Poor, old Afer!

Syros' rather peculiar scar

Now, about Akiba... She has now grown into quite a sexy woman - played by the pouty-lipped Cuban peplum star Bella Cortez. She's not a particularly nice girl, though. Just like the evil El Kab, she is very bloodthirsty and forces the female prisoners (including Illa and Tuja) to participate in gladiator training so they can fight each other to the death while the people of Kixos enjoy the spectacle. As you can probably tell, this part of the plot is pretty similar to Thor and the Amazon Women but the gladiator angle is featured less prominently this time around.

El Kab and Akiba

In the meantime, Thor and Syros hide among the other male prisoners while trying to plot a revolt. They are approached by the gorgeous Ararut (Carla Foscari), who is the trusted confidante of El Kab. Ararut is very attracted to Syros and tells him she sympathizes with their cause and wants to help them put an end to El Kab and Akiba's reign. That sounds fine and dandy now, doesn't it? But since the role of Ararut is played by the sexy and alluring Carla Foscari, who played the delightfully cruel Ghebelgor in Thor and the Amazon Women, it goes without saying that this chick isn't as nice as she seems. But, unfortunately, the alarm bells fail to go off for poor Syros, who obviously hasn't seen enough pepla to be able to separate the cunning bad girls from the fair-haired heroines. Hence, he foolishly tells Ararut that his great love Illa is one of the girls being trained for gladiator fighting. Wanting Syros for herself so she can become queen of Kixos, Ararut then schemes to make sure Illa is forced to partake in a fight to the death in the gladiator arena - against her sister Tuja!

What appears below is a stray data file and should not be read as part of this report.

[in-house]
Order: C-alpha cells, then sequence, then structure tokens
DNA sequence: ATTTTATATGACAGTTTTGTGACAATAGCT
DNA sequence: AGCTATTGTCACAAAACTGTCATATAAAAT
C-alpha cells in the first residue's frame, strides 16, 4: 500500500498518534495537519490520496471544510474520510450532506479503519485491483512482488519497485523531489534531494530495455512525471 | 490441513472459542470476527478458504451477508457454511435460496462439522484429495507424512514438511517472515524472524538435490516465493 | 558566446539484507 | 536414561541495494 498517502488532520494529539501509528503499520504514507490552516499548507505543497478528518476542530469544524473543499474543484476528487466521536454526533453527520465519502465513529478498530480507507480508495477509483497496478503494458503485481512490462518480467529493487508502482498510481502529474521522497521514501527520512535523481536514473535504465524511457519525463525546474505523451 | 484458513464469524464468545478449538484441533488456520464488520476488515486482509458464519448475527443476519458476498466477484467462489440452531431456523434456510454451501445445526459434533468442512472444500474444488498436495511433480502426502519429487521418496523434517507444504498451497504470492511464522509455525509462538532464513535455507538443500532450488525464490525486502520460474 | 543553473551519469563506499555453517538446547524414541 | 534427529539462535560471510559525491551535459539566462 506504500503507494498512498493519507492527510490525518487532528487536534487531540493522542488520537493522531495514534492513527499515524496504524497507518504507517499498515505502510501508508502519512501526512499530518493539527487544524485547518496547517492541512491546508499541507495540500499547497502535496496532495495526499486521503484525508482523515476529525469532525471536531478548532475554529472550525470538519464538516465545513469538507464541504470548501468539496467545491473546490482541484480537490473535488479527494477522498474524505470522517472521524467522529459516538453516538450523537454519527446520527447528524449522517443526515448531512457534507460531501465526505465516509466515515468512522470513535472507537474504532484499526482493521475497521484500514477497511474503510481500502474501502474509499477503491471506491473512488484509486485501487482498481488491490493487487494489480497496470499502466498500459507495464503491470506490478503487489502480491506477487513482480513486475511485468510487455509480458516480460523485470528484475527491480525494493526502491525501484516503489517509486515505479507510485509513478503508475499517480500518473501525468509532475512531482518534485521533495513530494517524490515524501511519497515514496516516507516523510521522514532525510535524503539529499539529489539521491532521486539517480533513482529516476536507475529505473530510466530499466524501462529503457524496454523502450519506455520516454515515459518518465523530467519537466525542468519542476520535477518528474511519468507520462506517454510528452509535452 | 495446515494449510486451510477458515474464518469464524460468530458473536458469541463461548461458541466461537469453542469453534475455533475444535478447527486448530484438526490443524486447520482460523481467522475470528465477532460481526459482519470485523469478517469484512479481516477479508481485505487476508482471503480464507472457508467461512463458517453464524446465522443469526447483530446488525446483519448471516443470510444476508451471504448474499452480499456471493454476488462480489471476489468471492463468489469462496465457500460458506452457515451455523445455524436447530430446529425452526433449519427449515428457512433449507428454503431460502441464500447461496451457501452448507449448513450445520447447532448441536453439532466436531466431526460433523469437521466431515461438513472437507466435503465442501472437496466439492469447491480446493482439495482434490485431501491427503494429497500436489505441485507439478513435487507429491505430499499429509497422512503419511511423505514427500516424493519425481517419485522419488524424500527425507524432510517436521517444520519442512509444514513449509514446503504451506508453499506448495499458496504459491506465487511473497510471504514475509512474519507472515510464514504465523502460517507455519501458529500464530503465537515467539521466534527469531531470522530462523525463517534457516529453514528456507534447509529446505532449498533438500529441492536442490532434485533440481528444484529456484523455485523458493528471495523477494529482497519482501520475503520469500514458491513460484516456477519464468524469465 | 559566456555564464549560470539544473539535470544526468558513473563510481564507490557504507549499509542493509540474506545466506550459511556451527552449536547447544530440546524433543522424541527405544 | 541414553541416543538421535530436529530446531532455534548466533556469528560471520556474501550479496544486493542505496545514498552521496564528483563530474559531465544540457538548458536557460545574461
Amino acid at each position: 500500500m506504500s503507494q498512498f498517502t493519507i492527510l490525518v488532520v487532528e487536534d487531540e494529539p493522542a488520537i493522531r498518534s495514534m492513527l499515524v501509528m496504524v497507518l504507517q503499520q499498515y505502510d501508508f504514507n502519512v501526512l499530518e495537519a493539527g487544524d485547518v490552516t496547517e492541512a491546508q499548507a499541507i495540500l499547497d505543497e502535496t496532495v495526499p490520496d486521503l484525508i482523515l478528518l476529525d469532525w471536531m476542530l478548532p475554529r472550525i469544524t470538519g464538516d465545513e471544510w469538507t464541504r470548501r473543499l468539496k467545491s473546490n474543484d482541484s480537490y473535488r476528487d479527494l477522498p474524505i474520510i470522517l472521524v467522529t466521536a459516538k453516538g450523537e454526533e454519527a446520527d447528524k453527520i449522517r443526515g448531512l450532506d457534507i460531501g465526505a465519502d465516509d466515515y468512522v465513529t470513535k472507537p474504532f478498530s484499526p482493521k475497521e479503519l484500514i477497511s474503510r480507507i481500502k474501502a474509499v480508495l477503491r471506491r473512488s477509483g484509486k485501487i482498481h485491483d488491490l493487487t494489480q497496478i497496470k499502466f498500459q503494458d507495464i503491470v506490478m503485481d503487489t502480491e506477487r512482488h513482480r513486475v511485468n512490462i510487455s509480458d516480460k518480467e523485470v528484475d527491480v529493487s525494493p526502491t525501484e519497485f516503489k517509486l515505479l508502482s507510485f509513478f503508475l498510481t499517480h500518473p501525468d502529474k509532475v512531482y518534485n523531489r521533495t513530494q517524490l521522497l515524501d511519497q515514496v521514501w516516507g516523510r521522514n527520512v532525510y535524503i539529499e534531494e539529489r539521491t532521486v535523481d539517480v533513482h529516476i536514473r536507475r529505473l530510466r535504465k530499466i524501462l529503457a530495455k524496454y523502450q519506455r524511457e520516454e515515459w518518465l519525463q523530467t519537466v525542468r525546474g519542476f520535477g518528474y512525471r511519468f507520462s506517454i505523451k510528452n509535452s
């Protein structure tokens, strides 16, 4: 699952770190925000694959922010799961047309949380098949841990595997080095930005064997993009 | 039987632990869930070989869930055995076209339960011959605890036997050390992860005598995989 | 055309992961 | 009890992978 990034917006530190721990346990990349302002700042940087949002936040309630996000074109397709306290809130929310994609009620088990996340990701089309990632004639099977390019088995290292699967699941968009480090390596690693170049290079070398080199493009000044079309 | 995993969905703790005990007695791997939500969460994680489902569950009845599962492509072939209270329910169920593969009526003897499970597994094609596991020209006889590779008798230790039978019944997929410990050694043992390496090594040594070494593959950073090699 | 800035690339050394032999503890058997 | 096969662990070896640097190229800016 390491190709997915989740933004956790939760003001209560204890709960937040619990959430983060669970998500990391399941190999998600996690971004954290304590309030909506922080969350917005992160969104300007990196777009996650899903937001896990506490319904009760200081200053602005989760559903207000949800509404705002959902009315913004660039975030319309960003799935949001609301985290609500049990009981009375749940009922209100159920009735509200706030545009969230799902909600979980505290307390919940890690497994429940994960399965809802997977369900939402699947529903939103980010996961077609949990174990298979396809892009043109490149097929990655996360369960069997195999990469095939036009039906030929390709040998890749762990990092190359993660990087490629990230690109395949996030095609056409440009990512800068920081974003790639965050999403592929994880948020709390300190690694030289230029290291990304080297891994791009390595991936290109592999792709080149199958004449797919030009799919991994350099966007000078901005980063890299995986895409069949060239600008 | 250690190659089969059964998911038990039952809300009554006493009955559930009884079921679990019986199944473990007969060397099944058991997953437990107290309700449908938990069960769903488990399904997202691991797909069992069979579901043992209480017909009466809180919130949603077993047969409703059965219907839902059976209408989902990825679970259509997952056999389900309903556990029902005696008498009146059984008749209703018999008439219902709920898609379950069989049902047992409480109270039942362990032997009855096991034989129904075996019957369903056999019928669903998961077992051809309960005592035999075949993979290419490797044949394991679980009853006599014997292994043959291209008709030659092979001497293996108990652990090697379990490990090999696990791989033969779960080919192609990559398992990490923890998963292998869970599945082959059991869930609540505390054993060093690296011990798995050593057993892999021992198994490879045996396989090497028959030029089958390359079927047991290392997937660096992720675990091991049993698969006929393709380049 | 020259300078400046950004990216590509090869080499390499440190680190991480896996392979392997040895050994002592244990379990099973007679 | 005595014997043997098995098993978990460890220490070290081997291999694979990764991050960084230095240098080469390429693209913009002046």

Do not trust this babe!

All of this actually sounds pretty enjoyable but somehow Tor - Mighty Warrior never really becomes quite as entertaining as it ought to. In spite of some obvious similarities, the film has a very different feel from Thor and the Amazon Women. One of the most notable differences is that this time Thor has a much more prominent role and he actually gets to play the part of the hero instead of spending his screen-time recuperating in bed like he did in Amazon Women. Now, it's good that he actually serves a purpose, but at the same time it's problematic too. The main reason Amazon Women was so enjoyable was precisely because of its intriguing female gladiator plot and the focus on the strong female characters instead of the boring Thor. Now, Thor is admittedly more likeable this time around but, as played by Joe Robinson, he's still rather stiff and not a terribly engaging hero.

There's also the unfortunate matter of Thor's black sidekick Ubaratutu, who, just like in Amazon Women, is portrayed as unintelligent and clearly inferior to his white friend Thor, whom he repeatedly addresses as "master". But this time Ubaratutu isn't portrayed merely as a dim-witted fool but also as an easily scared coward. This, of course, gives way to a series of strained and unsuccessful attempts at comic relief - the worst instance being a scene where Thor and Ubaratutu are hiding from the evil guards and the sound of the frightened Ubaratutu's chattering teeth almost gives away their hiding place!

Ubaratutu's teeth chatter from fear